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September, 2014

200px-Jeb_stuartThe Buckland Races
A song by J.E.B. Stuart

Come listen to me, ladies,
A story I’ll relate.
Which happened in the eastern part
Of the Old Dominion State
Away down at New Baltimore,
On a day of Autumn bright.
The Yankee braggadocio
Was whipped clear out of sight.

CHORUS: Hurrah for Kil!
Who ran with such a will!
He distanced every nag that day
In the race at Buckland Mill.

It was the “Buckland races,”
Far famed through old Fauqu’er,
With Stuart before their faces,
Fitz Lee came in their rear;
And such another stampede
Has never yet been seen.
Poor Kil led off at top speed,
And many a Wolverine.

CHORUS: Hurrah for Kil!
Who ran with such a will!
He distanced every nag that day
In the race at Buckland Mill.

Old Michigan saw sights that day
Which “Harpers” will never know,
When the Southern boys went on their way
And thrashed Kilpatrick so.
Past Buckland sped they, great and small,
Some drowned them in Broad Run.
We never yet made such a haul,
And never had such fun.

CHORUS: Hurrah for Kil!
Who ran with such a will!
He distanced every nag that day
In the race at Buckland Mill.

Come, ladies all, a hearty cheer,
Give three times three hurrah
For Southern lads, who never fear
To meet the foe in war.
A heart as true as any blade,
Is carried in each hand.
They’ll never forget the darling maid
They met at old Buckland.

CHORUS: Hurrah for Kil!
Who ran with such a will!
He distanced every nag that day
In the race at Buckland Mill.

The source for these lyrics is an article that appeared in the May 1, 1864 edition of the Alexandria Gazette and Virginia Advertiser newspaper. The article indicates that Stuart composed this little ditty just after he defeated Brig. Gen. Judson Kilpatrick’s Third Cavalry Division in the October 19, 1863 Battle of Buckland Mills, which is often called the Buckland Races, for the rapid pursuit of Kilpatrick’s badly routed troopers. The article also indicates that the song was dedicated to a Miss Annie H. of Buckland, married to the colonel of the 17th Virginia Infantry. Little did the newspaper editor realize that Stuart had just 11 days left to live.

It’s easy to take JEB Stuart lightly when you see things like this–the man loved music and singing, there is no doubt of that–but as I often say, this was one very serious, very capable, very professional soldier. They broke the mold when he was made.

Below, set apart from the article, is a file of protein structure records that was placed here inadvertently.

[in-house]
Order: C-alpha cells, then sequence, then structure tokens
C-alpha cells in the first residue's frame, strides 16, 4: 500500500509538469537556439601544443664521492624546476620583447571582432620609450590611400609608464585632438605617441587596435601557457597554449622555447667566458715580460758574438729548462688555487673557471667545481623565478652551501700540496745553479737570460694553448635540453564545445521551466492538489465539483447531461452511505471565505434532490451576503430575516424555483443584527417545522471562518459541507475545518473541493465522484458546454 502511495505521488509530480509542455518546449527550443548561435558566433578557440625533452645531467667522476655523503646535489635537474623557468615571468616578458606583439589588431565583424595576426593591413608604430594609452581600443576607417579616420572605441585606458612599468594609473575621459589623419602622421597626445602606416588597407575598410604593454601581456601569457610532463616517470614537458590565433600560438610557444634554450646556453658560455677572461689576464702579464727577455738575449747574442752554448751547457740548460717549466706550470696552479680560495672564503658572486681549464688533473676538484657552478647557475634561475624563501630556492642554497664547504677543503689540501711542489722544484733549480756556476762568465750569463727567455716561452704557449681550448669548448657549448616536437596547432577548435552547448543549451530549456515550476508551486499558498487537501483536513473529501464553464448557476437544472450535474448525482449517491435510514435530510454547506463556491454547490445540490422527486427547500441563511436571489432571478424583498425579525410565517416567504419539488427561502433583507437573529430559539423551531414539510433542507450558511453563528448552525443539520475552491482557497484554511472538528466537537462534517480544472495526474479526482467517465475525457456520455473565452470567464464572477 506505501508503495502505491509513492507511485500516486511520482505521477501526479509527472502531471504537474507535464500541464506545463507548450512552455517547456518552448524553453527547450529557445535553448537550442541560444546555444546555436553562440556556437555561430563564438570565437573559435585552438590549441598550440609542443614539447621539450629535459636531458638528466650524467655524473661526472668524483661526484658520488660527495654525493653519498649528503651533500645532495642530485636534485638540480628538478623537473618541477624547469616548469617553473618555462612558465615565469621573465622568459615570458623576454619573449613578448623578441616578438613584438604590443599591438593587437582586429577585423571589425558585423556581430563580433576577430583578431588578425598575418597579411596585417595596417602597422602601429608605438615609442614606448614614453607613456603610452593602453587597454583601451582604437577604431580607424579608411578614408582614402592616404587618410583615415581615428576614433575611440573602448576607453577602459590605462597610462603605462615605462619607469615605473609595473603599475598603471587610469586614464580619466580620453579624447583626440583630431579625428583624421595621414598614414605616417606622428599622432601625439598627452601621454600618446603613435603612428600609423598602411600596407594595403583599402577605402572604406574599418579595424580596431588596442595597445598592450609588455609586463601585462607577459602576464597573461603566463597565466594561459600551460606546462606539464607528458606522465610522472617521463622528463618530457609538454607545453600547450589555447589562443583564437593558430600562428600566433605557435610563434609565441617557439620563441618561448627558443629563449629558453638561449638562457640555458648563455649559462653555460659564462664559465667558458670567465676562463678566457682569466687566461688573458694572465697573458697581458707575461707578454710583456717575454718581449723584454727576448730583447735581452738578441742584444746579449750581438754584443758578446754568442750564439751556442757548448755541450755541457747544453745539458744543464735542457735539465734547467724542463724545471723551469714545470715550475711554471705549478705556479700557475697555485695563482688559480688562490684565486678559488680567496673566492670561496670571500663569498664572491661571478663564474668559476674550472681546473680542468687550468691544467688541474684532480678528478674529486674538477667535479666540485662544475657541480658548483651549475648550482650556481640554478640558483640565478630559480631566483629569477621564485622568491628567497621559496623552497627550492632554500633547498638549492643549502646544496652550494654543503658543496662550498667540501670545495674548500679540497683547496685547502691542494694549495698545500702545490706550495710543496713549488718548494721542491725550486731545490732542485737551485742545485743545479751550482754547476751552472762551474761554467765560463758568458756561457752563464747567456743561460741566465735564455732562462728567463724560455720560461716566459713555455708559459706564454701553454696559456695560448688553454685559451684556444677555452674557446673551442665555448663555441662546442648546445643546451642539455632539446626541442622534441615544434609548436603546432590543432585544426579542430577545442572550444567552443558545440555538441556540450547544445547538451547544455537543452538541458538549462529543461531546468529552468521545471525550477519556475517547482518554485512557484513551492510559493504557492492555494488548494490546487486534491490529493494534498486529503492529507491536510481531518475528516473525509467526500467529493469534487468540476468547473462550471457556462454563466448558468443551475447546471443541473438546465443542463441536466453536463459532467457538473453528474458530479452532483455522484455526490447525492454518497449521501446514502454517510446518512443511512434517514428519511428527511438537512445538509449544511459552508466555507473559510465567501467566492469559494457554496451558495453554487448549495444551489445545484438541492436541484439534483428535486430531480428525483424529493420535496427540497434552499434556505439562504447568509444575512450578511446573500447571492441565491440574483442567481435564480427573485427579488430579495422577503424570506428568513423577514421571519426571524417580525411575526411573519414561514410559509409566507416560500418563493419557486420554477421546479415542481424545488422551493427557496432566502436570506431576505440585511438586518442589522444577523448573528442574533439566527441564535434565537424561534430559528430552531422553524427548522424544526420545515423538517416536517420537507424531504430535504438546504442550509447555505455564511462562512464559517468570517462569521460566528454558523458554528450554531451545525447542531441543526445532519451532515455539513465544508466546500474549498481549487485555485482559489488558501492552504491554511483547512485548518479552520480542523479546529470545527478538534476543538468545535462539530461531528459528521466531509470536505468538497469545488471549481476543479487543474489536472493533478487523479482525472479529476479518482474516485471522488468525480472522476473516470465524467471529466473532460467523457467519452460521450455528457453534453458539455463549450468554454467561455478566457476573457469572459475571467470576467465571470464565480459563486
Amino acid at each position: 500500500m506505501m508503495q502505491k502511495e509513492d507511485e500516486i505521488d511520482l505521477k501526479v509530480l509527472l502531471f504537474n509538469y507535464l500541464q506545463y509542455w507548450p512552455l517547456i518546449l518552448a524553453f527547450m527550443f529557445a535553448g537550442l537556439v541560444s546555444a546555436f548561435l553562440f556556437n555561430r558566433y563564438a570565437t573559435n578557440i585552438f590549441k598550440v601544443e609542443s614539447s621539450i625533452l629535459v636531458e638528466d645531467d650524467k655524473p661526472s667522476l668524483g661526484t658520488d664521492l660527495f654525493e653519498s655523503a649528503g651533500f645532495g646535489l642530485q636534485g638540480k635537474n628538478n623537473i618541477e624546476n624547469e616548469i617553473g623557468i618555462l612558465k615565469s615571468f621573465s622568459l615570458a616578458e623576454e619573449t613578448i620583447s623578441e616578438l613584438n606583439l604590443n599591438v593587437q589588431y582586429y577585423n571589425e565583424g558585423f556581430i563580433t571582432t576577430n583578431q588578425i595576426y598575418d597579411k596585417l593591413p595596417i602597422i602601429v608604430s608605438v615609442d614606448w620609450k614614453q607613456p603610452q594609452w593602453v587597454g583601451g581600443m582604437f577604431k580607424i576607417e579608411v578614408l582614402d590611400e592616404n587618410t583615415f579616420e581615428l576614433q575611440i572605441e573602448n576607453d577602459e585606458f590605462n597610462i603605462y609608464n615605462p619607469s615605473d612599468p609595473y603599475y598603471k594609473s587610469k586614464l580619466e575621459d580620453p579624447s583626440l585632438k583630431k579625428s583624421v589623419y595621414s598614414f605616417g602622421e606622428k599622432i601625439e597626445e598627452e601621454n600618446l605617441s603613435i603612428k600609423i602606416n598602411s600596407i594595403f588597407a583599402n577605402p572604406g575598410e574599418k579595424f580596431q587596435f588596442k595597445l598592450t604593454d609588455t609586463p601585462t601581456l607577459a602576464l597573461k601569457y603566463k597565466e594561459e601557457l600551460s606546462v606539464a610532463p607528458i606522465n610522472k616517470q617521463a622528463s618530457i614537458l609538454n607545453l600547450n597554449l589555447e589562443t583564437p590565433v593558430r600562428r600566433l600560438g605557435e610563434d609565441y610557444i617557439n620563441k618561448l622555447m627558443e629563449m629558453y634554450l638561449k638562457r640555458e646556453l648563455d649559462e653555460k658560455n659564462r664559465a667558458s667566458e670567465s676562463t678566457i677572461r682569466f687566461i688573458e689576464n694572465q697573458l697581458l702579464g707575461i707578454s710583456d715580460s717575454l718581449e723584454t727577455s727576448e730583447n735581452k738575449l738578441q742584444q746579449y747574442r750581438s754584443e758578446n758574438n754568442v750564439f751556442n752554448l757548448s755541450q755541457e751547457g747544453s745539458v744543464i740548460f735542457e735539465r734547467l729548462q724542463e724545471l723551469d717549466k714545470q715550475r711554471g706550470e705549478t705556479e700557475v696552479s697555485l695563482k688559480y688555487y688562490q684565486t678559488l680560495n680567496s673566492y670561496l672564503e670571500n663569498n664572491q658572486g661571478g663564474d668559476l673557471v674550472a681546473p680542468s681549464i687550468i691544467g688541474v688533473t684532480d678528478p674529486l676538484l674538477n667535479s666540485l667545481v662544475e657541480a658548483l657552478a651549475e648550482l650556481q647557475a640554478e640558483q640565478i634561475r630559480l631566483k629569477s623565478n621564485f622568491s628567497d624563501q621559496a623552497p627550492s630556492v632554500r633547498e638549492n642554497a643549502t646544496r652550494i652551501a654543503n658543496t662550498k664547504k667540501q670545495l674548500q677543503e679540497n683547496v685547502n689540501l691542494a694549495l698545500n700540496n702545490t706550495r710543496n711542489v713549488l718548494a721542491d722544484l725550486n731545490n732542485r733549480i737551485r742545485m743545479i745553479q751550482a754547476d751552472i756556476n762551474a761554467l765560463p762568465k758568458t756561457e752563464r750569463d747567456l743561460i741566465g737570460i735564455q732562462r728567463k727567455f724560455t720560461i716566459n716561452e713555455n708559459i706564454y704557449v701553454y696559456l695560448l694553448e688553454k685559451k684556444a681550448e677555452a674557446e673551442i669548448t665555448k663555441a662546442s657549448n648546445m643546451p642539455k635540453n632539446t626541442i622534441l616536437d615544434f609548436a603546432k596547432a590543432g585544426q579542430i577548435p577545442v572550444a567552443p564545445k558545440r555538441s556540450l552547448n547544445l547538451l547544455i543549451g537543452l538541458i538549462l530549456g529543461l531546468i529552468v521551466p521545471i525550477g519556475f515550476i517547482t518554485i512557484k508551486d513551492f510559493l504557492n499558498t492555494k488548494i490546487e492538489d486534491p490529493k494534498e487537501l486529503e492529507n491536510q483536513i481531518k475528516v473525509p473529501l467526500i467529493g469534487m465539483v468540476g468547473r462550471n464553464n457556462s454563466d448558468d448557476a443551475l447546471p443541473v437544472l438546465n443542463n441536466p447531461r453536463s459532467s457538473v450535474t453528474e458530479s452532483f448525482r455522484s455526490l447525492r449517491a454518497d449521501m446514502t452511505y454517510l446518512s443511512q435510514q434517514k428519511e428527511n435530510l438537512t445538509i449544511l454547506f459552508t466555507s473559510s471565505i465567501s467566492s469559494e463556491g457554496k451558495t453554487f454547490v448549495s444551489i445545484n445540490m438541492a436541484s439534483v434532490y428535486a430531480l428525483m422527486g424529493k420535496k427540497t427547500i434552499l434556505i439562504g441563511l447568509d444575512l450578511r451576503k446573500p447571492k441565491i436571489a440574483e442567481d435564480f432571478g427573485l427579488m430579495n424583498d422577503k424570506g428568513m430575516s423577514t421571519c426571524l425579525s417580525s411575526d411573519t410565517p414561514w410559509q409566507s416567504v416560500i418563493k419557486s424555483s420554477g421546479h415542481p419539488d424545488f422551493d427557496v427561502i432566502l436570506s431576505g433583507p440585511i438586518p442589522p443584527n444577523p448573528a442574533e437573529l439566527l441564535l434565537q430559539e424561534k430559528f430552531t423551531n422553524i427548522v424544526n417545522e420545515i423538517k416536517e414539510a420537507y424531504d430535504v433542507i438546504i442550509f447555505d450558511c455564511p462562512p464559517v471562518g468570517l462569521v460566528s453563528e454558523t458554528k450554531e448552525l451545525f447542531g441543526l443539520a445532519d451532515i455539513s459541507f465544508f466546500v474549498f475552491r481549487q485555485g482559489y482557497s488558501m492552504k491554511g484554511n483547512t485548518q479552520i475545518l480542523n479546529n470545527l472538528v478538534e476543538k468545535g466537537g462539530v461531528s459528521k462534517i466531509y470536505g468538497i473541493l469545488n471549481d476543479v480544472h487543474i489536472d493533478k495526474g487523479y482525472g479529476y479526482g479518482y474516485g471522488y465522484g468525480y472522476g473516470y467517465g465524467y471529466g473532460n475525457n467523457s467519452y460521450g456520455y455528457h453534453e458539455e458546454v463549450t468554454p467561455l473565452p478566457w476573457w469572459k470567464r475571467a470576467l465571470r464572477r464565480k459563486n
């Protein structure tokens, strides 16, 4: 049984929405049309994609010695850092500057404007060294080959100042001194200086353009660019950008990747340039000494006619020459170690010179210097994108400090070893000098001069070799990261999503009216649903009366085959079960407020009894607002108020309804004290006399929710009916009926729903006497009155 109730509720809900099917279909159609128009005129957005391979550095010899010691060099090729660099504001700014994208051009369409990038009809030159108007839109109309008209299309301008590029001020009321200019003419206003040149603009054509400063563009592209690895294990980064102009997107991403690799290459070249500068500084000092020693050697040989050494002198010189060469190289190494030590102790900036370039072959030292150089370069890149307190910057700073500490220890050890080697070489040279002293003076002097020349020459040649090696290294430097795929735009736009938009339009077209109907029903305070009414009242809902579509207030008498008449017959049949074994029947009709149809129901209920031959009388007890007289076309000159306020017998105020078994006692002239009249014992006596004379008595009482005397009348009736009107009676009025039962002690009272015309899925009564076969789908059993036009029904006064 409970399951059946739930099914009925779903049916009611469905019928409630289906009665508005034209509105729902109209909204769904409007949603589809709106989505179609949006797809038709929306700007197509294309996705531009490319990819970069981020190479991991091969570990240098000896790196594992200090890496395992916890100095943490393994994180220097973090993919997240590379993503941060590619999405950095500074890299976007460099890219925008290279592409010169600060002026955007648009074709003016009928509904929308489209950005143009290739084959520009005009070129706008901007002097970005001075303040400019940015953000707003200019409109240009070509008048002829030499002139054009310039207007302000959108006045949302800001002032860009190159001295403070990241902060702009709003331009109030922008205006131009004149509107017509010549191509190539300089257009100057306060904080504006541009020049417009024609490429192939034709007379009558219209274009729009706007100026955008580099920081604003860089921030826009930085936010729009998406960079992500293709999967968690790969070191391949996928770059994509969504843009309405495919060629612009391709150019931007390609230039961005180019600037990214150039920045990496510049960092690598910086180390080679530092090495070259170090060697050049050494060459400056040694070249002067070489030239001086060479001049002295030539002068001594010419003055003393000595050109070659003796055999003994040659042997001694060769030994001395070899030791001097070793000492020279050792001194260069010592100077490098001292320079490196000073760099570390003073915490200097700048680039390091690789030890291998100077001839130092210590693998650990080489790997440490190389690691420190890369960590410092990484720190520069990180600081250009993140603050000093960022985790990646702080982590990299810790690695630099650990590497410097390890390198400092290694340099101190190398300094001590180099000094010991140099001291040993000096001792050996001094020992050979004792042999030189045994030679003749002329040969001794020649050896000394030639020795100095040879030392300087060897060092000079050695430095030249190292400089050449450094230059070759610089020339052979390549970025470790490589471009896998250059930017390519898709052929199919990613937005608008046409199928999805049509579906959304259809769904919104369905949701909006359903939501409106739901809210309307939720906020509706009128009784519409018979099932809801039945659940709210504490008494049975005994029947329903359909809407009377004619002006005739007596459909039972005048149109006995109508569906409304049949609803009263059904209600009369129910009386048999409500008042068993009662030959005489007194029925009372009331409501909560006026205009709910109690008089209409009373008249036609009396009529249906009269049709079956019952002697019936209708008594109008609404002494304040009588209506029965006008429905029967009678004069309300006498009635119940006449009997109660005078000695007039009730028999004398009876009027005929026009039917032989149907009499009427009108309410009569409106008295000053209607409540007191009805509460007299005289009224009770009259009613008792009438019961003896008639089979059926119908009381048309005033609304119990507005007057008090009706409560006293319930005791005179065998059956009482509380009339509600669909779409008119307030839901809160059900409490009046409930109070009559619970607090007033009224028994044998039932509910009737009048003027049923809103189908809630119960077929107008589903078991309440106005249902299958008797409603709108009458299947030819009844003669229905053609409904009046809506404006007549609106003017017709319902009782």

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Last month, I was honored to be the keynote speaker at the first annual symposium put on by my friends at Emerging Civil War. A camera crew from C-SPAN was there to record the entire program. I’ve just learned that my talk, which was on the Battle of Trevilian Station, will air twice on C-SPAN 3 twice this upcoming Saturday, September 13, 2014 at 6:00 PM and 10:00 PM as part of C-SPAN’s American History TV series. Please check it out!

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1882_pic_war_horseWith much gratitude to Al Eelman of Philadelphia, who was kind enough to share both this photo and the accompanying narrative with me. For a larger version of the photo, click the image.

I often tell the stories of forgotten cavalrymen. Today, I get to tell the story of a cavalryman’s horse, which is not something that I get to do very often. When I saw this photo and heard the story associated with it, I had to share it with you. Hence, I bring you this forgotten cavalryman story.

As some of you may know, a number of years ago, I edited and published a new edition of the memoir of the Appomattox Campaign written by Lt. Col. Fredric C. Newhall of the 6th Pennsylvania Cavalry, who served on Phil Sheridan’s staff. After the Civil War, Fred Newhall returned home to Philadelphia, and in 1882, he wrote the following letter about his long-time companion, Dick, who served throughout the Civil War with him. Dick was a wounded combat veteran of many a campaign in the field:

DICK
HE IS 27 YEARS OLD THIS SPRING. HE WAS RAISED IN NEW JERSEY, AND IS OF THE “MAY-DAY” STOCK. I BOUGHT HIM 8MO. 1861 ON ENTERING THE ARMY, AND RODE HIM ALL THROUGH THE WAR. HE WAS IN MANY CAVALRY ENGAGEMENTS, AND IN ALL THE PRINCIPAL BATTLES OF THE POTOMAC, EXCEPT CHANCELLORSVILLE, AT WHICH TIME HE WAS WITH ME ON THE CAVALRY EXPEDITION, KNOWN AS THE “STONEMAN RAID” WHICH OCCURRED WHILE THE BATTLE OF CHANCELLORSVILLE WAS GOING ON. I RODE THIS HORSE ALSO IN GENERAL SHERIDAN’S CAMPAIGN IN THE SHENANDOAH VALLEY AND IN THE LAST CAMPAIGN AGAINST GEN’L LEE, WHICH TERMINATED IN VIRGINIA, IN THIS CAMPAIGN HE WAS WOUNDED IN THE LEG IN THIS BATTLE. ON THE DAY OF LEE’S SURRENDER AFTER THE REBEL FLAG OF TRUCE WAS DISPLAYED, I WENT ON THIS HORSE TO FIND GEN’L GRANT AND CONDUCTED HIM TO APPOMATOX COURT HOUSE TO MEET GEN’L LEE. IN MAY 1865 I TOOK THE HORSE WITH ME TO NEW ORLEANS, AND ON THE TERMINATIONS OF HOSTILITIES IN THAT REGION, I RESIGNED FROM THE ARMY, AND BROUGHT THE HORSE HOME WITH ME.
F C NEWHALL

Here’s to Dick, a grizzled and forgotten combat veteran of the cavalry service of the Civil War who did his duty quite well.

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